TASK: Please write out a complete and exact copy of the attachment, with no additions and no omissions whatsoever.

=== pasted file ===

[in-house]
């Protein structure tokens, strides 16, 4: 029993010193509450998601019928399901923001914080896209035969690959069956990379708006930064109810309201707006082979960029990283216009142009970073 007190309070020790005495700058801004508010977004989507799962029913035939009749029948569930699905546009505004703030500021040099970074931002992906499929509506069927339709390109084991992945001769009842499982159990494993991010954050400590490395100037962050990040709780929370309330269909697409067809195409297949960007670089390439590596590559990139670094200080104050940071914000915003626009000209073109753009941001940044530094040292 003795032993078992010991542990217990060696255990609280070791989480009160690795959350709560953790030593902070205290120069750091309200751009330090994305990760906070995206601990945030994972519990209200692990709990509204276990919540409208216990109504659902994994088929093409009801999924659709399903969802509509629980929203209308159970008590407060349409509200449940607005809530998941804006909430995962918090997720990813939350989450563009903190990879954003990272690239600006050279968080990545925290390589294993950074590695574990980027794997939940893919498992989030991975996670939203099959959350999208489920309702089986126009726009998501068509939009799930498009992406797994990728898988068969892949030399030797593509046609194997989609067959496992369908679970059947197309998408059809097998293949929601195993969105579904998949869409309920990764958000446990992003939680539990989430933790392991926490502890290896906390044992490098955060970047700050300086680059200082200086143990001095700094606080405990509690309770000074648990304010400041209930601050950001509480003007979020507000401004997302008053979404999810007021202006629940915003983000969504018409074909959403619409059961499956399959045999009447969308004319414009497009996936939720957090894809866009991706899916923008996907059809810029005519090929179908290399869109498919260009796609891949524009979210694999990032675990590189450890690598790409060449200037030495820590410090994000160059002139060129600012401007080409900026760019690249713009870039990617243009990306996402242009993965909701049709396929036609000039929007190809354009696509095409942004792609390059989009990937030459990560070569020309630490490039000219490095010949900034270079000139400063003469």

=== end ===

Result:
[in-house]
């Protein structure tokens, strides 16, 4: 029993010193509450998601019928399901923001914080896209035969690959069956990379708006930064109810309201707006082979960029990283216009142009970073 007190309070020790005495700058801004508010977004989507799962029913035939009749029948569930699905546009505004703030500021040099970074931002992906499929509506069927339709390109084991992945001769009842499982159990494993991010954050400590490395100037962050990040709780929370309330269909697409067809195409297949960007670089390439590596590559990139670094200080104050940071914000915003626009000209073109753009941001940044530094040292 003795032993078992010991542990217990060696255990609280070791989480009160690795959350709560953790030593902070205290120069750091309200751009330090994305990760906070995206601990945030994972519990209200692990709990509204276990919540409208216990109504659902994994088929093409009801999924659709399903969802509509629980929203209308159970008590407060349409509200449940607005809530998941804006909430995962918090997720990813939350989450563009903190990879954003990272690239600006050279968080990545925290390589294993950074590695574990980027794997939940893919498992989030991975996670939203099959959350999208489920309702089986126009726009998501068509939009799930498009992406797994990728898988068969892949030399030797593509046609194997989609067959496992369908679970059947197309998408059809097998293949929601195993969105579904998949869409309920990764958000446990992003939680539990989430933790392991926490502890290896906390044992490098955060970047700050300086680059200082200086143990001095700094606080405990509690309770000074648990304010400041209930601050950001509480003007979020507000401004997302008053979404999810007021202006629940915003983000969504018409074909959403619409059961499956399959045999009447969308004319414009497009996936939720957090894809866009991706899916923008996907059809810029005519090929179908290399869109498919260009796609891949524009979210694999990032675990590189450890690598790409060449200037030495820590410090994000160059002139060129600012401007080409900026760019690249713009870039990617243009990306996402242009993965909701049709396929036609000039929007190809354009696509095409942004792609390059989009990937030459990560070569020309630490490039000219490095010949900034270079000139400063003469």